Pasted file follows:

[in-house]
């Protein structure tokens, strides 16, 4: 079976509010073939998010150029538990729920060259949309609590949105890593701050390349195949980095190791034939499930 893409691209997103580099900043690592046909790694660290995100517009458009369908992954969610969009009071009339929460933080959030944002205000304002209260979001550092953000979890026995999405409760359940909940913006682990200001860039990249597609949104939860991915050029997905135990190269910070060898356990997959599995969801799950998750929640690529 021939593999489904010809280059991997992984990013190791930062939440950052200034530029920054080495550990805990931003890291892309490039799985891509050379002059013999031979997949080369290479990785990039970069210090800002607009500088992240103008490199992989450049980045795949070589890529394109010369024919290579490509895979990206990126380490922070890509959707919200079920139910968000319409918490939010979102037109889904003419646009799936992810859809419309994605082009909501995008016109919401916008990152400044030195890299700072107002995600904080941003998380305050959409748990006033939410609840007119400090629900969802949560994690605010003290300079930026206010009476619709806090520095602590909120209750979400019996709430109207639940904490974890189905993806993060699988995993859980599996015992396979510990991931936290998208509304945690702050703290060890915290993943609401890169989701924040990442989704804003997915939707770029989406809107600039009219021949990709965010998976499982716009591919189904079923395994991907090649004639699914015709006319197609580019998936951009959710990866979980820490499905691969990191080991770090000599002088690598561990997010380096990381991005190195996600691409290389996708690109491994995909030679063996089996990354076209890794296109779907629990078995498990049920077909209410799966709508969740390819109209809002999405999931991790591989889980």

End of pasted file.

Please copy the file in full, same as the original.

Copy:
[in-house]
């Protein structure tokens, strides 16, 4: 079976509010073939998010150029538990729920060259949309609590949105890593701050390349195949980095190791034939499930 893409691209997103580099900043690592046909790694660290995100517009458009369908992954969610969009009071009339929460933080959030944002205000304002209260979001550092953000979890026995999405409760359940909940913006682990200001860039990249597609949104939860991915050029997905135990190269910070060898356990997959599995969801799950998750929640690529 021939593999489904010809280059991997992984990013190791930062939440950052200034530029920054080495550990805990931003890291892309490039799985891509050379002059013999031979997949080369290479990785990039970069210090800002607009500088992240103008490199992989450049980045795949070589890529394109010369024919290579490509895979990206990126380490922070890509959707919200079920139910968000319409918490939010979102037109889904003419646009799936992810859809419309994605082009909501995008016109919401916008990152400044030195890299700072107002995600904080941003998380305050959409748990006033939410609840007119400090629900969802949560994690605010003290300079930026206010009476619709806090520095602590909120209750979400019996709430109207639940904490974890189905993806993060699988995993859980599996015992396979510990991931936290998208509304945690702050703290060890915290993943609401890169989701924040990442989704804003997915939707770029989406809107600039009219021949990709965010998976499982716009591919189904079923395994991907090649004639699914015709006319197609580019998936951009959710990866979980820490499905691969990191080991770090000599002088690598561990997010380096990381991005190195996600691409290389996708690109491994995909030679063996089996990354076209890794296109779907629990078995498990049920077909209410799966709508969740390819109209809002999405999931991790591989889980």